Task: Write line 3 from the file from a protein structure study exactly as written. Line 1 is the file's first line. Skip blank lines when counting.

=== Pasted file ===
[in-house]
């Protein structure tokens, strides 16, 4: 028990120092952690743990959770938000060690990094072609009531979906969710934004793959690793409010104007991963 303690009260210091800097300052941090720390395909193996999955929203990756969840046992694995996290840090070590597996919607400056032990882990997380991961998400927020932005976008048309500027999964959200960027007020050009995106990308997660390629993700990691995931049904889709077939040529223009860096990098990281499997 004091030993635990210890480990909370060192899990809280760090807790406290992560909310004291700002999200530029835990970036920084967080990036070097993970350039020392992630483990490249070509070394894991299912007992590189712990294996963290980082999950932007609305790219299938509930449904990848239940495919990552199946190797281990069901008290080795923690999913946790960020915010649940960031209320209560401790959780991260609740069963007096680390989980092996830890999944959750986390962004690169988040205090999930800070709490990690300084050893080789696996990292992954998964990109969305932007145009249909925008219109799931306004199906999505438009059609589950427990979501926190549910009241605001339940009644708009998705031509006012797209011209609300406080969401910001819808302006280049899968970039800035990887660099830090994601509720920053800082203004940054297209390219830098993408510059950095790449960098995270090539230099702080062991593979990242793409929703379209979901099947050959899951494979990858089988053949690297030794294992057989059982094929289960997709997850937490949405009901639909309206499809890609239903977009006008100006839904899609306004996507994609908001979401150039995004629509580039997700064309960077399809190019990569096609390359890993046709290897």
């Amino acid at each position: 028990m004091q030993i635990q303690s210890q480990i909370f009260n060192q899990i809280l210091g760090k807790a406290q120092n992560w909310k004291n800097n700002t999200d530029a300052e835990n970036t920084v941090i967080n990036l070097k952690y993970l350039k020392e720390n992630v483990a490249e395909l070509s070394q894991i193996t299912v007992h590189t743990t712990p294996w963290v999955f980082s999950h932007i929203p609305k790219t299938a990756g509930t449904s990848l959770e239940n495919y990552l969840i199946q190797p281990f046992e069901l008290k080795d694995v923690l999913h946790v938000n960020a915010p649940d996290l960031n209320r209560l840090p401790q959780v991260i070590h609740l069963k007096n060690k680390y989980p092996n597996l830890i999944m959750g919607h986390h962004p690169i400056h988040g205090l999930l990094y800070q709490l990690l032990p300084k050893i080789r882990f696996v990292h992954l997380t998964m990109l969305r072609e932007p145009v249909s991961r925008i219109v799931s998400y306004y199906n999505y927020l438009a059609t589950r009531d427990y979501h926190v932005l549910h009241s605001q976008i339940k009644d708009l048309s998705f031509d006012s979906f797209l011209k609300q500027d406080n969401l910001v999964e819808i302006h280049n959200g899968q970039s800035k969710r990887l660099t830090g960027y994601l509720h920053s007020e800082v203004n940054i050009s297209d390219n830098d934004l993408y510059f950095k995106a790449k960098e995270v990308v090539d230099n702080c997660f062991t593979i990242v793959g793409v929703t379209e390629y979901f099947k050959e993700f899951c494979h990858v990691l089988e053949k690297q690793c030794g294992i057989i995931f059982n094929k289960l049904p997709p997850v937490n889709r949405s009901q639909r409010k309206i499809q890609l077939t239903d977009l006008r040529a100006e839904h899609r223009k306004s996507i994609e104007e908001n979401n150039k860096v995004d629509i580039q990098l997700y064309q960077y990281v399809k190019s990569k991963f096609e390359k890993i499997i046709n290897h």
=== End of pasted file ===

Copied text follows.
């Amino acid at each position: 028990m004091q030993i635990q303690s210890q480990i909370f009260n060192q899990i809280l210091g760090k807790a406290q120092n992560w909310k004291n800097n700002t999200d530029a300052e835990n970036t920084v941090i967080n990036l070097k952690y993970l350039k020392e720390n992630v483990a490249e395909l070509s070394q894991i193996t299912v007992h590189t743990t712990p294996w963290v999955f980082s999950h932007i929203p609305k790219t299938a990756g509930t449904s990848l959770e239940n495919y990552l969840i199946q190797p281990f046992e069901l008290k080795d694995v923690l999913h946790v938000n960020a915010p649940d996290l960031n209320r209560l840090p401790q959780v991260i070590h609740l069963k007096n060690k680390y989980p092996n597996l830890i999944m959750g919607h986390h962004p690169i400056h988040g205090l999930l990094y800070q709490l990690l032990p300084k050893i080789r882990f696996v990292h992954l997380t998964m990109l969305r072609e932007p145009v249909s991961r925008i219109v799931s998400y306004y199906n999505y927020l438009a059609t589950r009531d427990y979501h926190v932005l549910h009241s605001q976008i339940k009644d708009l048309s998705f031509d006012s979906f797209l011209k609300q500027d406080n969401l910001v999964e819808i302006h280049n959200g899968q970039s800035k969710r990887l660099t830090g960027y994601l509720h920053s007020e800082v203004n940054i050009s297209d390219n830098d934004l993408y510059f950095k995106a790449k960098e995270v990308v090539d230099n702080c997660f062991t593979i990242v793959g793409v929703t379209e390629y979901f099947k050959e993700f899951c494979h990858v990691l089988e053949k690297q690793c030794g294992i057989i995931f059982n094929k289960l049904p997709p997850v937490n889709r949405s009901q639909r409010k309206i499809q890609l077939t239903d977009l006008r040529a100006e839904h899609r223009k306004s996507i994609e104007e908001n979401n150039k860096v995004d629509i580039q990098l997700y064309q960077y990281v399809k190019s990569k991963f096609e390359k890993i499997i046709n290897h």